By Sarah Bennett
By Adam Lovinus
By Jena Ardell
By Nate Jackson
By Gustavo Arellano
By Nick Keppler
By Nate Jackson
By Alex Distefano
The late, great, unheralded singer/songwriter/accordion shredder and sometime Orange County resident Chris Gaffney used to say he remembered first meeting with living, great and future Grammy-winning singer/songwriter/guitar shredder and pride of Downey Dave Alvin in an alley next to the late, great and grimy Huntington Beach club the Golden Bear in 1981, when Alvin’s band the Blasters rode the crest of what was then called “new music” with revved-up, old-timey American music.
“Um, I have a vague memory of that gig and being in the alley talking to a couple of guys about music,” Alvin says by phone somewhere in the 323 area code. “He was probably right.”
But Alvin’s recollection pegged their first meeting as being five years later, when he went to drink beers and see his then-girlfriend bartending at the since-torn-down Hollywood dive bar Raji’s.
“It was Tuesday night, a slow night, and the band playing was Chris’ band,” recalls Alvin, whose deep baritone is just as effective telling stories as it is crooning them. “Lucinda Williams was on the same bill—that’s how long ago it was. Chris’ band was doing a Ray Price country shuffle, and I thought, ‘Wow, you don’t hear that every night.’ And then he dedicated a song to Hawaiian Gardens, and I thought, ‘What kind of guy dedicates a song to Hawaiian Gardens?’ So I started heckling the band—in a good-natured way—telling them to play something for Bellflower. We got into this Heckle and Jeckle routine, and when they were done playing, a friendship was born right there.”
Years went by, Alvin rose to icon status among aficionados of “Americana” music, and Gaffney—though hugely popular in these pages, at San Juan Capistrano’s Swallow’s Inn and among Southern California music critics—toiled in relative obscurity.
“He got kind of fed up with trying to survive as a musician for a variety of reasons; some of it had to do with his mom’s death,” Alvin says. “I started taking him out on the road with the band. I couldn’t afford to pay him, so I took him out as the merch guy. The deal was he would get a cut of whatever T-shirts and CD sales he made, and I would get his hotel room. Then he would come up onstage in the encore and play his accordion, sing a song, engage in onstage antics.”
During Alvin’s encore in Philadelphia, Gaffney dutifully left the merchandise table, crawled onto the stage and belted out “Cowboys to Girls,” a song written by Philadelphia music legends Kenny Gamble and Leon Huff and popularized in the mid-1960s by Philadelphia soul group the Intruders.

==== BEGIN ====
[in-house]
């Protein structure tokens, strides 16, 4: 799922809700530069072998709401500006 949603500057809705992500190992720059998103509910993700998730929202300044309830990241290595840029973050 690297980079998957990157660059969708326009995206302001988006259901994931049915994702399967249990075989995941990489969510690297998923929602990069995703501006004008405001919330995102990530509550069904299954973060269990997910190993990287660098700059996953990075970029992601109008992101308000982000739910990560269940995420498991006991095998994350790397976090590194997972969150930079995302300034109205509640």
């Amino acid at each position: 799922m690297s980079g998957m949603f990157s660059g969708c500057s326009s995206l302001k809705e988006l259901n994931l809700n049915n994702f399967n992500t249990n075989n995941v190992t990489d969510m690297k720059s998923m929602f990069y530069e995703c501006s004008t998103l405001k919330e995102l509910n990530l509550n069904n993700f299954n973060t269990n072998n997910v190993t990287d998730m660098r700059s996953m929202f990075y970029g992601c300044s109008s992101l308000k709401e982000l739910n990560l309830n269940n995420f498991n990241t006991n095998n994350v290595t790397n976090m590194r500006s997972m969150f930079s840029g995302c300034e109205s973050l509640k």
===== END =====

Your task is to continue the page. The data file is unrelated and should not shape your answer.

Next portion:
“The next day, the review of the show says that perhaps the highlight of the show was when the merch guy got up and sang a song. Gaffney never let me forget that,” Alvin says before breaking into a bronchial laugh.
Afterward, Alvin’s accountant “juggled the books” so Gaffney could remain onstage full-time. “Every now and then, we’d be in the middle of nowhere, and Gaffney would just let it drop,” he says. “‘Perhaps the highlight of the night was when the merch guy got up to sing.’”
Gaffney, who later took up residency at the Swallows and Long Beach’s Blue Cafe with the Cold Hard Facts, seemed ready to capture long-elusive success with his tight, Tex-Mex-meets-R&B outfit the Hacienda Brothers. Then he got sick. He succumbed to liver cancer at 57 in April 2008.
Alvin memorialized his longtime friend by producing Man of Somebody’s Dreams: A Tribute to Chris Gaffney on his label, Yep Roc, and putting together a tribute show during March’s SXSW because Austin, Texas, “got what he was doing musically, and they got his personality.” A Gaffney tune will be included in Alvin’s set Saturday at the Coach House, where he will promote Man of Somebody’s Dreams and his own Dave Alvin and the Guilty Women, also on Yep Roc.
“The thing about this CD is that, to me, it’s Chris’ shot,” Alvin says of the tribute disc. “It’s not even his last shot—it’s his shot, period.”
People in the business already know “what a great singer he was,” which is why Alvin had no problem getting Joe Ely; Los Lobos; Calexico; Alejandro Escovedo; Tom Russell; James McMurtry; fellow Hacienda brother Dave Gonzalez; and Alvin’s label mates Peter Case, Jim Lauderdale, The Iguanas, John Doe, Robbie Fulks and Anaheim’s own Big Sandy (with Los Straitjackets backing him) to lay down Gaffney songs. Alvin also contributes (“Artesia,” poignant), as does Gaffney in the closer (“Guitars of My Dead Friends,” haunting).
“It was not difficult to get people to do it,” Alvin says. “The sad thing is we could have done a two-CD set.”
Because selling an album dedicated to an artist “99.9 percent of the people in the world have never heard of” necessitated using bigger names (“I would have got Barbra Streisand and the Jonas Brothers if I could,” Alvin says), many of Gaffney’s closest friends, such as Rosie Flores, Jann Browne and Patty Booker, are not on the CD. “We had to get people the record company would get excited about,” Alvin says apologetically.
But he makes no apologies for giving his friend his shot.
“This is now part of my business card, if I had one: ‘Singer, Songwriter, Guitar Player and Chris Gaffney Promoter.’ It has to be because the highlight was when the merch guy came up for a song.”